During my summer abroad in Buenos Aires, I chose to take a class on civilization and culture. This would be the perfect way to learn more about Argentina’s history as well as understand the roots of the culture itself.
I never went to school in a different country before, so I wasn’t sure what to expect of the curriculum, class size, or how exams would be. I found that class sizes were the same as my Spanish classes back home. My section had about 15 or so students, which allowed our professor to give quality attention to each of us and ensure we absorbed the material fully. We went on cultural excursions every week to museums, cities and parks to come full circle with what we learned inside the classroom. After every museum visit, we wrote a small reflection on what we saw from our visits and how that ties into what we spoke about in class. We had one final exam at the end, and it was entirely written. Professor Anderson always spoke in Spanish, just like my Spanish professors at my home university. She always answered all our questions concisely and was very warm and welcoming if we were confused about anything. I found the inside-classroom experience to be pretty in-line with my classes in the U.S. Of course, the entire experience of going to a university in a different country is a unique experience in itself.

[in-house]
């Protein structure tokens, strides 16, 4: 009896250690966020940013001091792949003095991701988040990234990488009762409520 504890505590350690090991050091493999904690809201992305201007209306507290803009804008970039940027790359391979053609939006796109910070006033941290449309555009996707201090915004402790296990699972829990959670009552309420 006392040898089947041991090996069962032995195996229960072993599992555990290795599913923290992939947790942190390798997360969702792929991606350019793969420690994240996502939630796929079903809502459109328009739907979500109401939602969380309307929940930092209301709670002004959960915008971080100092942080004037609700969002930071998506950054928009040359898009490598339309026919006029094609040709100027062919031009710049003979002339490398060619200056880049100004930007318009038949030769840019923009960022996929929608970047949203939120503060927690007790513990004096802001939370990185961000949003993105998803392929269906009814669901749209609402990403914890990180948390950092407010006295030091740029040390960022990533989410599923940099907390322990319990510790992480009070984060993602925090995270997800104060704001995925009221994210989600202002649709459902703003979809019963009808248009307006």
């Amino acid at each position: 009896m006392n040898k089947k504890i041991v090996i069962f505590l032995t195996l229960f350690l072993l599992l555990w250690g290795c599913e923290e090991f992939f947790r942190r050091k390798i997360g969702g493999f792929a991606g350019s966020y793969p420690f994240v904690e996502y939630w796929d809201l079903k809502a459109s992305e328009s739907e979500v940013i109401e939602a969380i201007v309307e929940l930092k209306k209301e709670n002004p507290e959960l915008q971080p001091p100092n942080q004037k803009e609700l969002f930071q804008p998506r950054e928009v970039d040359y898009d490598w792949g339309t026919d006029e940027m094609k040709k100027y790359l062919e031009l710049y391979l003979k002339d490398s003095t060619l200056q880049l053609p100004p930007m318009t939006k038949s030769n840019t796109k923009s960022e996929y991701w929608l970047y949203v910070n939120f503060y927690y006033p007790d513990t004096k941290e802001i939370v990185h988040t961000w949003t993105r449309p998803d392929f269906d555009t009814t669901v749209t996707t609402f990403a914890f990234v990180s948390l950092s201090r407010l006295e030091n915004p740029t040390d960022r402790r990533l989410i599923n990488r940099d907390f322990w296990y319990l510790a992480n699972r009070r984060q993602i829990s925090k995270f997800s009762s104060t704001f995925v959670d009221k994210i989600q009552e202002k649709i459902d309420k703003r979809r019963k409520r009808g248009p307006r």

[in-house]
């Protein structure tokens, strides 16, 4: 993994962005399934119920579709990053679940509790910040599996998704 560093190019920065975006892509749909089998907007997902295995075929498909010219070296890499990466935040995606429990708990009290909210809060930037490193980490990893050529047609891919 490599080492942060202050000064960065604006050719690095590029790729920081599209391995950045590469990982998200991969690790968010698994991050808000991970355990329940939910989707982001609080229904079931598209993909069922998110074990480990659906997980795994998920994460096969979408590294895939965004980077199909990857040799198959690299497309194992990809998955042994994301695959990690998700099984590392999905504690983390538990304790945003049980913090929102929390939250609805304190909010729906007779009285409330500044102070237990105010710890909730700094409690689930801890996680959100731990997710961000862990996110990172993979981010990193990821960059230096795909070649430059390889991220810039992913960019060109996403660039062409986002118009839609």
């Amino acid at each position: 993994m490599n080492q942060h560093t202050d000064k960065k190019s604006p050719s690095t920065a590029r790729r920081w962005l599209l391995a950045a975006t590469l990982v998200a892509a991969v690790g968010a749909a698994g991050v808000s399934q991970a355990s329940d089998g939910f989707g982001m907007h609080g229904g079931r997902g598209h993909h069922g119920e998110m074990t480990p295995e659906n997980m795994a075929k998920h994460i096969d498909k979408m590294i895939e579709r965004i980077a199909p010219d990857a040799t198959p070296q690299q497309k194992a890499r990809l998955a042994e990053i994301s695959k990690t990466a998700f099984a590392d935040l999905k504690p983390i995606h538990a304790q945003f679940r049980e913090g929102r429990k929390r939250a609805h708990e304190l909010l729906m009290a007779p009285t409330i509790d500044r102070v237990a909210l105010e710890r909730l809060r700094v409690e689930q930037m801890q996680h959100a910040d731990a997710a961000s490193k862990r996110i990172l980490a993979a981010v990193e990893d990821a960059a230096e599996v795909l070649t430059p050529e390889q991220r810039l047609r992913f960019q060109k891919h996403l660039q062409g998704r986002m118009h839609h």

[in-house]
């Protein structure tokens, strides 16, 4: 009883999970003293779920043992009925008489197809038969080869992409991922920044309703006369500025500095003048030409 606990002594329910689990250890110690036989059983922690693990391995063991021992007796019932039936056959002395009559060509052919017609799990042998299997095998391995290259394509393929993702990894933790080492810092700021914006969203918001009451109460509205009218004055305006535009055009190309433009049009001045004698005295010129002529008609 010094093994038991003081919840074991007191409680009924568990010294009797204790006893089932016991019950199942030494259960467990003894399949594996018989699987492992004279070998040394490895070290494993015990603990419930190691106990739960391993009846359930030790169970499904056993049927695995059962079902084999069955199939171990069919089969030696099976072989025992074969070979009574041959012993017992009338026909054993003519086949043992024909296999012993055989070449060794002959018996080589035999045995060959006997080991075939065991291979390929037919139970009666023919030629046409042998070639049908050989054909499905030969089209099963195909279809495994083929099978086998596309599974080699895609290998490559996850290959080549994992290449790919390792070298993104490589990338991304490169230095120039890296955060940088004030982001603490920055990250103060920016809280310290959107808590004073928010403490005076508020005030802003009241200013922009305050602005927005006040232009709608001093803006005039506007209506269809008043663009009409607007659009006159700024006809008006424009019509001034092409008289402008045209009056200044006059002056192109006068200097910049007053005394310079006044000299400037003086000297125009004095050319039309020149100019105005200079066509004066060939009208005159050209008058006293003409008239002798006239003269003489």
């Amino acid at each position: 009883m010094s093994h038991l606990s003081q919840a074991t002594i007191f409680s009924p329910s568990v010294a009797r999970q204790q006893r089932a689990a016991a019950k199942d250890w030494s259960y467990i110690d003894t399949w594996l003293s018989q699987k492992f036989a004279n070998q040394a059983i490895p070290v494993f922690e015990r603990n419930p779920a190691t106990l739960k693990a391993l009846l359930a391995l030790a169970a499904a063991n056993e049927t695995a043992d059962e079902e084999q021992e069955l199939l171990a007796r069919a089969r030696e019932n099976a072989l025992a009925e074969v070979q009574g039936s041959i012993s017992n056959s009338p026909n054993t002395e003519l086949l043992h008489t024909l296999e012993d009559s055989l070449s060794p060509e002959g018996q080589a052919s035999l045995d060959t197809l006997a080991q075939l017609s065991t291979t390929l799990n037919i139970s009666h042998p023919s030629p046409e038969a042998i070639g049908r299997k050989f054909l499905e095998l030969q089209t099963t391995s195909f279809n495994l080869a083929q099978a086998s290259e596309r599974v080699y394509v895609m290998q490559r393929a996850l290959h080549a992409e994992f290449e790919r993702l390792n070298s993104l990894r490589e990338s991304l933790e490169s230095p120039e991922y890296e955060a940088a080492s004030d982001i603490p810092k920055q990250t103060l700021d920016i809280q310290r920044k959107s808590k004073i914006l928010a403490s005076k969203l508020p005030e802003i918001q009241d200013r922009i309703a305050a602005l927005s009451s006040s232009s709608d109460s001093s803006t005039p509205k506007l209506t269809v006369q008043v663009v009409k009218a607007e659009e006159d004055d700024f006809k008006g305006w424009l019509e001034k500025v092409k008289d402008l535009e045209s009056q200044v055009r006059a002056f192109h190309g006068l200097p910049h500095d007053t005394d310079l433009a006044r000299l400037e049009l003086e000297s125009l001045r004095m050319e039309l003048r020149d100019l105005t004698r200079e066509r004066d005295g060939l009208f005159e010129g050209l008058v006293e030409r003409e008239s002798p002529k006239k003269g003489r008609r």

To say I approach my classes the same way after studying abroad would be a lie. After you’ve been placed in an environment where you have to step out of your bubble, you realize you really can accomplish things that may as well be close to impossible. When you’re studying abroad, you’re far from your comfort zone -- and this is where the most growth and learning happens. You have no choice but to meet the goal, and you do!
After studying on the opposite side of the equator, I definitely have a stronger vigor for my academic pursuits. My Spanish classes will never seem the same now; not only have my Spanish ability and learning skills skyrocketed, but I can see the same learning improvements across my science classes as well. Living and learning in a whole other culture and language allows for the development of the greatest skill of all time: navigating across different cultures, languages, and perspectives efficiently and effectively.
Contributed by ambassador Zainab Bhojani
Zainab Bhojani is the Summer 2018 Alumni Ambassador in Buenos Aires, Argentina, and is currently studying at University of Illinois at Chicago.